Put the lot in a big pot - the big 3 litre pot we use for pasta is fine. Bring to the boil while stirring to blend together. Once blended and boiling, turn down to a simmer. Stir every ten to fifteen minutes. After about two and half hours you should end up with about a litre to a litre and a half of delicous sticky chutney - the actual quantity will depend on how juicy your original tomatoes were.

Bottle in jars that have previously been sterilised by being put through the dishwasher on the thermo nuclear setting - ours is around 75C, but anything over 60C is fine.

Leave in the cupboard to mature, and enjoy with a decent cheddar and a glass of shiraz ...

Sunday, 31 March 2019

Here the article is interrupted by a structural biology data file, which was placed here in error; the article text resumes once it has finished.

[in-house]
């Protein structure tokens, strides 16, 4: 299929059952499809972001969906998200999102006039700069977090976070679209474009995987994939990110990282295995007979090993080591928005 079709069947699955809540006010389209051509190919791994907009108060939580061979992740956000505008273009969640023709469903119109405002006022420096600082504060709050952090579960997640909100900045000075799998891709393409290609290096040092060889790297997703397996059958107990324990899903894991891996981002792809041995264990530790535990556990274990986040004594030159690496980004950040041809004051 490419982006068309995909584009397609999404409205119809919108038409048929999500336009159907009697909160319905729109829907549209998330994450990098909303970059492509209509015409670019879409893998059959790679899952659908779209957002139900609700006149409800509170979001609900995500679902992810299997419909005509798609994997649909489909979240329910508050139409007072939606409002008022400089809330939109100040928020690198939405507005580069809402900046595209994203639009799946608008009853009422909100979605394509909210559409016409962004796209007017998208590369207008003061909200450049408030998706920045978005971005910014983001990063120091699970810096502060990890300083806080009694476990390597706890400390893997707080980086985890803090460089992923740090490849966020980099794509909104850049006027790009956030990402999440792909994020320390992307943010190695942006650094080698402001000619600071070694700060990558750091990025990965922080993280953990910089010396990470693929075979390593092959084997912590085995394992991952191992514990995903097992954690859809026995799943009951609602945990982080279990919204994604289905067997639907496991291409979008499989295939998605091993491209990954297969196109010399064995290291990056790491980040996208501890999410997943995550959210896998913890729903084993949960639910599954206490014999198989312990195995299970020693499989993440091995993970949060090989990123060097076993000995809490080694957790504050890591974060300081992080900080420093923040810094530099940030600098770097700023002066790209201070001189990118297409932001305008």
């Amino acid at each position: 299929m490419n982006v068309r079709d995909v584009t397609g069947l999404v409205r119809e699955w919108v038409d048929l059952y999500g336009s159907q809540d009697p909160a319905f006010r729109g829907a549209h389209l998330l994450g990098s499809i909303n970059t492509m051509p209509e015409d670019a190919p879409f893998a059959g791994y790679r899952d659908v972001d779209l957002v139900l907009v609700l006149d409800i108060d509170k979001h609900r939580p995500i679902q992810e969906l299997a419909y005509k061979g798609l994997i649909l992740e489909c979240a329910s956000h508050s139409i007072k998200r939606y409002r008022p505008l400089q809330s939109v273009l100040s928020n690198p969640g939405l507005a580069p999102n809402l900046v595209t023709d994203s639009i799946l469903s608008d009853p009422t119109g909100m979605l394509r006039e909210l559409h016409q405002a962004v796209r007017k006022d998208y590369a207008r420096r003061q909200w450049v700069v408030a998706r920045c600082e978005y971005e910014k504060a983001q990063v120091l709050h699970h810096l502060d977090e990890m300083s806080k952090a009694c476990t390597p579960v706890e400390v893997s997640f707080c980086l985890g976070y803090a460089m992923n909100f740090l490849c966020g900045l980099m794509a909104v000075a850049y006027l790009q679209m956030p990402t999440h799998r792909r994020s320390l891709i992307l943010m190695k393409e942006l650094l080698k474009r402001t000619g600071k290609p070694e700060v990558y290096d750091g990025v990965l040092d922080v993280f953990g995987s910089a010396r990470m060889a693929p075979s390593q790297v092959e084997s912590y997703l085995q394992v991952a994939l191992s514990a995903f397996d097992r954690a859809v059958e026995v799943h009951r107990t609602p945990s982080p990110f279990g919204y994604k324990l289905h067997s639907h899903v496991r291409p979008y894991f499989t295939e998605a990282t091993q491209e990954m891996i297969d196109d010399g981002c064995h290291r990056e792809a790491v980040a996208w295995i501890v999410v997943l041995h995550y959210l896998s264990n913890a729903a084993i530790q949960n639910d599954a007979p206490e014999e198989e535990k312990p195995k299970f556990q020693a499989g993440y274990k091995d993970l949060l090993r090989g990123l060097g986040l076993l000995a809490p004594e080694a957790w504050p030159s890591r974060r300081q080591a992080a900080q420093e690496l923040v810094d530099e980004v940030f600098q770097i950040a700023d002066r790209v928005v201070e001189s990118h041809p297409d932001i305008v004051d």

And suddenly it's winter

Well, not quite, but definitely autumnal.

Autumn has arrived with a crash and a bang this year. After last week's big storm, we had a series of calm days with chilly mornings and warm afternoons, but this weekend the wind has swung round to the south, bringing with it heavy and very cold rain from the southern ocean and gusty winds making the yard look like a painting inspired by Shelley's West wind.

Today though, the wind has dropped and while it's still cold and damp it's more like a season of mists and mellow fruitfulness, a time I always think makes this part of Victoria look like an attempt to reimagine Herefordshire with church bells ringing through the mist and damp apple orchards.

However, unlike Herefordshire at an equivalent time of year we still have tomatoes and chillies trying to ripen, and I've only just pulled out the last of the zucchinnis.

Hopefully we'll get a little bit of sun during the week to help them along, otherwise we'll being making green tomato chutney again this year ...

Friday, 22 March 2019

Storms ...

Yesterday we had a sticky 31C, not bad for the autumnal equinox.